24. Fawzy A, Mohamed MR, Ali MA, Abd El-Magied MH, Helal AM. Tissue CA125 and HE4 Gene Expression Levels Offer Superior Accuracy in Discriminating Benign from Malignant Pelvic Masses. Asian Pac J Cancer Prev. 2016;17:323-33

25. Huhtinen K, Suvitie P, Hiissa J, Junnila J, Huvila J, Kujari H. et al. Serum HE4 concentration differentiates malignant ovarian tumours from ovarian endometriotic cysts. Br J Cancer. 2009;100:1315-9

26. Zhu L, Zhuang H, Wang H, Tan M, Schwab CL, Deng L. et al. Overexpression of HE4 (human epididymis protein 4) enhances proliferation, invasion and metastasis of ovarian cancer. Oncotarget. 2016;7:729-44

27. Kong X, Chang X, Cheng H, Ma R, Ye X, Cui H. Human epididymis protein 4 inhibits proliferation of human ovarian cancer cells via the mitogen-activated protein kinase and phosphoinositide 3-kinase/AKT pathways. Int J Gynecol Cancer. 2014;24:427-36

28. Gao L, Cheng HY, Dong L, Ye X, Liu YN, Chang XH. et al. The role of HE4 in ovarian cancer: inhibiting tumour cell proliferation and metastasis. J Int Med Res. 2011;39:1645-60

29. Wang H, Zhu L, Gao J, Hu Z, Lin B. Promotive role of recombinant HE4 protein in proliferation and carboplatin resistance in ovarian cancer cells. Oncol Rep. 2015;33:403-12

30. Haurani MJ, Cifuentes ME, Shepard AD, Pagano PJ. Nox4 oxidase overexpression specifically decreases endogenous Nox4 mRNA and inhibits angiotensin II-induced adventitial myofibroblast migration. Hypertension. 2008;52:143-9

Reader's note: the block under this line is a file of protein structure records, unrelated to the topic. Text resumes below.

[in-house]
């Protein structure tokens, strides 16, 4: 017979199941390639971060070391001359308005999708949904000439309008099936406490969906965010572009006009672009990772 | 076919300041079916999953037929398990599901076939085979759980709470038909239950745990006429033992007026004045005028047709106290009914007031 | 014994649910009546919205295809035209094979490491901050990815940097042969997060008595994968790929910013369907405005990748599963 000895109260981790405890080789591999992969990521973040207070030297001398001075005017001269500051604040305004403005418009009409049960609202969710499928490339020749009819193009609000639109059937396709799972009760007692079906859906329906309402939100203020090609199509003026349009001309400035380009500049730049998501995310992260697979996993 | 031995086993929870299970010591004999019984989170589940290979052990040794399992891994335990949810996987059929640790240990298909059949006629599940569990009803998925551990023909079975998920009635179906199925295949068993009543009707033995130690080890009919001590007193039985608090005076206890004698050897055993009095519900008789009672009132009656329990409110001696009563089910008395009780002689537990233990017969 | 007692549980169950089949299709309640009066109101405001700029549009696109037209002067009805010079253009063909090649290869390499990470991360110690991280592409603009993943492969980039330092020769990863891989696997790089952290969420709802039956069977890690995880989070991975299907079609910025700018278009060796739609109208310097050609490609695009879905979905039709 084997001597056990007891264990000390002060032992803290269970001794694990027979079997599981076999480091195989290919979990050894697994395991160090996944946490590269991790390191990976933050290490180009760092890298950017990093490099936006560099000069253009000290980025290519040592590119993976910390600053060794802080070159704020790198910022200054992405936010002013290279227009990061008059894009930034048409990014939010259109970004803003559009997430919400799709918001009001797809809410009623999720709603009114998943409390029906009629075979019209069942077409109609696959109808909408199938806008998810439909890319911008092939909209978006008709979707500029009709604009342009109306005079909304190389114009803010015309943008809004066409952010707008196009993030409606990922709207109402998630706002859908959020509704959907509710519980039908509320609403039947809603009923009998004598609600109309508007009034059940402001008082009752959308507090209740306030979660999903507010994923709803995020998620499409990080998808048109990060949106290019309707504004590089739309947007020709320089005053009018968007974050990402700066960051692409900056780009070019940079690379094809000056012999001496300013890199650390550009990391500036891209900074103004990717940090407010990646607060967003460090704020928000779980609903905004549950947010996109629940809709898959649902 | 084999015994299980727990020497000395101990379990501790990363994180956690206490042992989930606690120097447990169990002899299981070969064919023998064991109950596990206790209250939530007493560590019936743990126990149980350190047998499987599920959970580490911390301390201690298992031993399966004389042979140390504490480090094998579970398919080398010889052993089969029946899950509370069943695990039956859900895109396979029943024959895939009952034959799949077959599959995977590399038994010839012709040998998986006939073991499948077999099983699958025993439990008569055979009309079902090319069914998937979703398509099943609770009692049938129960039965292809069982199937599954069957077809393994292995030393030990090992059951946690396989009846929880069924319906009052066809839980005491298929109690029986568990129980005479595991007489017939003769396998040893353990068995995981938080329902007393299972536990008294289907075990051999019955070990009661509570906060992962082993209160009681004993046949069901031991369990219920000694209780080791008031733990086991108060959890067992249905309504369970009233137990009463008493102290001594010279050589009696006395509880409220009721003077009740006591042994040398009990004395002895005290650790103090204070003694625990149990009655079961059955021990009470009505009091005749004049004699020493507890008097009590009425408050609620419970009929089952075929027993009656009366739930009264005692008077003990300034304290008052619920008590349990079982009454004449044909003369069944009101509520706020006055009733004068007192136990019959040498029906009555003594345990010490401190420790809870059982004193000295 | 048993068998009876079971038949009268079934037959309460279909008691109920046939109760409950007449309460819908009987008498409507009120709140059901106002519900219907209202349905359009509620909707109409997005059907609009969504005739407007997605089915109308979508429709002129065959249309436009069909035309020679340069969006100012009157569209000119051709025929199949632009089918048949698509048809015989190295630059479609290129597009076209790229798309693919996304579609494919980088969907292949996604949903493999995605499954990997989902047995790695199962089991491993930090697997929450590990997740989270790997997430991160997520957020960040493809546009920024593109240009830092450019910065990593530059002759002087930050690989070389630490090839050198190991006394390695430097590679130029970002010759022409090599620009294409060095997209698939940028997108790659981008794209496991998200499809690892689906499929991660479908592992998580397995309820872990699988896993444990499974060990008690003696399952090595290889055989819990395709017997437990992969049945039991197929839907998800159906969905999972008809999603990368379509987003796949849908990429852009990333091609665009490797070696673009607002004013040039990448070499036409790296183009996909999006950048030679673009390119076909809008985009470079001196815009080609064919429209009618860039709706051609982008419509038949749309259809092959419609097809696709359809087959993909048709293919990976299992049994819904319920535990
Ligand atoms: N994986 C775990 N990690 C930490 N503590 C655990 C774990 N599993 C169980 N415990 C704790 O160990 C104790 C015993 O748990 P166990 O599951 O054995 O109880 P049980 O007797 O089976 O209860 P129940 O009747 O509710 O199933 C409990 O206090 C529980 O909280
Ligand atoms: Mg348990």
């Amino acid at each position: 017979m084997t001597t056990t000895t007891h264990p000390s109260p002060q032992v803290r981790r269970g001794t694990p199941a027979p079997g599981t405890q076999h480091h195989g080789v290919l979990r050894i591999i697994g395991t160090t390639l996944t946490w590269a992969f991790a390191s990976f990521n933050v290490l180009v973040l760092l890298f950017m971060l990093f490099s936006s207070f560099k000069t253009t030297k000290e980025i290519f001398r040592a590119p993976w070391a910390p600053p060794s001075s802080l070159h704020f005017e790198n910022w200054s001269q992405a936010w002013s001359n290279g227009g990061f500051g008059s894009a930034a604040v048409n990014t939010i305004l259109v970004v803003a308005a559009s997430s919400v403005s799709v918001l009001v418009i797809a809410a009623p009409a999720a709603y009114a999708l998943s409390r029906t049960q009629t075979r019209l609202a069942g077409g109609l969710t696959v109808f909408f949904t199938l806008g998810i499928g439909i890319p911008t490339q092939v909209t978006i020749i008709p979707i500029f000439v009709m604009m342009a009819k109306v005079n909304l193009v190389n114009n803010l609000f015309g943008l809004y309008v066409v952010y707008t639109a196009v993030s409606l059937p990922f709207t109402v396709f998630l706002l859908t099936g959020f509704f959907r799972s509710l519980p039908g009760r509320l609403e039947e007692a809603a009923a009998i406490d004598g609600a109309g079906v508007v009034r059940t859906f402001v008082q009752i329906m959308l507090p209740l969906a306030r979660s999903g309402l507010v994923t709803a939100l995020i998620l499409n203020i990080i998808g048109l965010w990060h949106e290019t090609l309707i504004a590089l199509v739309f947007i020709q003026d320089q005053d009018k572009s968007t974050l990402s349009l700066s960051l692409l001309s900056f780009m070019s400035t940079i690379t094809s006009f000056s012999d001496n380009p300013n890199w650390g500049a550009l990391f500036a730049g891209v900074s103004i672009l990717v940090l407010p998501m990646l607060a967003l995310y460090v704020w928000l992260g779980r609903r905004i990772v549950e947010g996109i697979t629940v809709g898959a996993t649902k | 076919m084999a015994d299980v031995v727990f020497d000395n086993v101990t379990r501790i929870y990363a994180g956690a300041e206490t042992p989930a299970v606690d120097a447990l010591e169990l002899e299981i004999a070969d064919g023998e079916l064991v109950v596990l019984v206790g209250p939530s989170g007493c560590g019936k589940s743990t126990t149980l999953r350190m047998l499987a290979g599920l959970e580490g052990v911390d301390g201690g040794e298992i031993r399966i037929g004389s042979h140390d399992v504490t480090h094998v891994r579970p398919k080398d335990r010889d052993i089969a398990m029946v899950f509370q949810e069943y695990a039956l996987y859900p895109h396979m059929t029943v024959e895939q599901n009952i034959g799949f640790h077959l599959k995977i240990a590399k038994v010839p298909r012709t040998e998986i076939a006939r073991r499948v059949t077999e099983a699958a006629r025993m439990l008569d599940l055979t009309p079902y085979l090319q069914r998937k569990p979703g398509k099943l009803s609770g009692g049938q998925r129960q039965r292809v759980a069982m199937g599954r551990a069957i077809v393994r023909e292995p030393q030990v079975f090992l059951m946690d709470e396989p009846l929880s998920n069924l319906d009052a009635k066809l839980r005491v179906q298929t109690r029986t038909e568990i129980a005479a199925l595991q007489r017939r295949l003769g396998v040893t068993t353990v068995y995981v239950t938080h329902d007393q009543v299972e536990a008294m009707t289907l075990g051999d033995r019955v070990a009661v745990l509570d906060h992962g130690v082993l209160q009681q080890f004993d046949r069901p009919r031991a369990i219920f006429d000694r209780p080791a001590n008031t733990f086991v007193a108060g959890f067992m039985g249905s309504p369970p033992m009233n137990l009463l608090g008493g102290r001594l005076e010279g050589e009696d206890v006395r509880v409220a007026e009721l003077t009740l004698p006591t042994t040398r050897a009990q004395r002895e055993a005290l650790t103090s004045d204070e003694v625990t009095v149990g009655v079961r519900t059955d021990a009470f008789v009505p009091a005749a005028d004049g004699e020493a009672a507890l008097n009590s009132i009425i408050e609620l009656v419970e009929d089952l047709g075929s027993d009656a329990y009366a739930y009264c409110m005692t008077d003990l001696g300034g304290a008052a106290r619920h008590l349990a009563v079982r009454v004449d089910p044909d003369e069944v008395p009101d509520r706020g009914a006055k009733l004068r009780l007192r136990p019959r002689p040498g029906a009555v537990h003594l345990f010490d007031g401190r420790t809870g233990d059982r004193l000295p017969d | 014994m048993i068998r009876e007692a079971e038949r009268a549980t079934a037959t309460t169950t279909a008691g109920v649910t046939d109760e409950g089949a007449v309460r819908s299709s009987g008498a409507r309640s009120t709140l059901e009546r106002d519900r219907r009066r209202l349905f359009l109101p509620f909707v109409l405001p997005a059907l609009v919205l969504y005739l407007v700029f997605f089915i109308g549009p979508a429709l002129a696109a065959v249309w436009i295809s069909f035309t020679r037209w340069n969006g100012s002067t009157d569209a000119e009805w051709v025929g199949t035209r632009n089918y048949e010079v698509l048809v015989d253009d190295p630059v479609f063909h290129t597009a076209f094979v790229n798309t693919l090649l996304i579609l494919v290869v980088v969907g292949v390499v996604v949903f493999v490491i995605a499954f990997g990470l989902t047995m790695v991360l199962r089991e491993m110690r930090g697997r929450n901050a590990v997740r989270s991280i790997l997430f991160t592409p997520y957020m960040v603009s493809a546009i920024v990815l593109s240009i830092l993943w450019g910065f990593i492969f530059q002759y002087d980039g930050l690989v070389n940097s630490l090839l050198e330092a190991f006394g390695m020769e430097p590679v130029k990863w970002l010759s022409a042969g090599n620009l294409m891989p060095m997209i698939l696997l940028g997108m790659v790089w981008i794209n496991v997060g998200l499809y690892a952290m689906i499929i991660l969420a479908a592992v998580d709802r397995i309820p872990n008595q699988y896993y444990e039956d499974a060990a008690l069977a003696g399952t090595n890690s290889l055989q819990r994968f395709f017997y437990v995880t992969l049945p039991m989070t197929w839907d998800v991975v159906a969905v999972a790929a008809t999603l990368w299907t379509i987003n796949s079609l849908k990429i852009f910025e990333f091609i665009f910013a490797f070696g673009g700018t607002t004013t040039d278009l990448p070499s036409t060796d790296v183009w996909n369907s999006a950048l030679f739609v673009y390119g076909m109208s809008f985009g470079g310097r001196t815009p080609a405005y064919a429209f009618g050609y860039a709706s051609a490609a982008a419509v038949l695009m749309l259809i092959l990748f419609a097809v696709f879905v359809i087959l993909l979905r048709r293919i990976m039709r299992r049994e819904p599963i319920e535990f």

31. Lee KH, Lee NJ, Hyun S, Park YK, Yang EG, Lee JK. et al. Histone H3 N-terminal peptide binds directly to its own mRNA: a possible mode of feedback inhibition to control translation. ChemBioChem. 2009;10:1313-6

Author contact

Corresponding address Corresponding authors: Hong-Hao Zhou, MD, Institute of Clinical Pharmacology, Xiangya Hospital, Central South University, 110 Xiangya Road, Changsha 410008, Hunan, People's Republic of China (phone number: +86 731 8480 5379, E-mail: hhzhou2003com); and Jing Wang, MD, PhD, Department of Gynecologic Oncology, Hunan Cancer Hospital, The Affiliated Cancer Hospital of Xiangya School of Medicine, Central South University, 582 Xianjiahu Road, Changsha, 410013, Hunan, People's Republic of China (phone number: +86 731 8865 1849, E-mail: wangjing189com).

Received 2017-11-2
Accepted 2018-2-14
Published 2018-2-28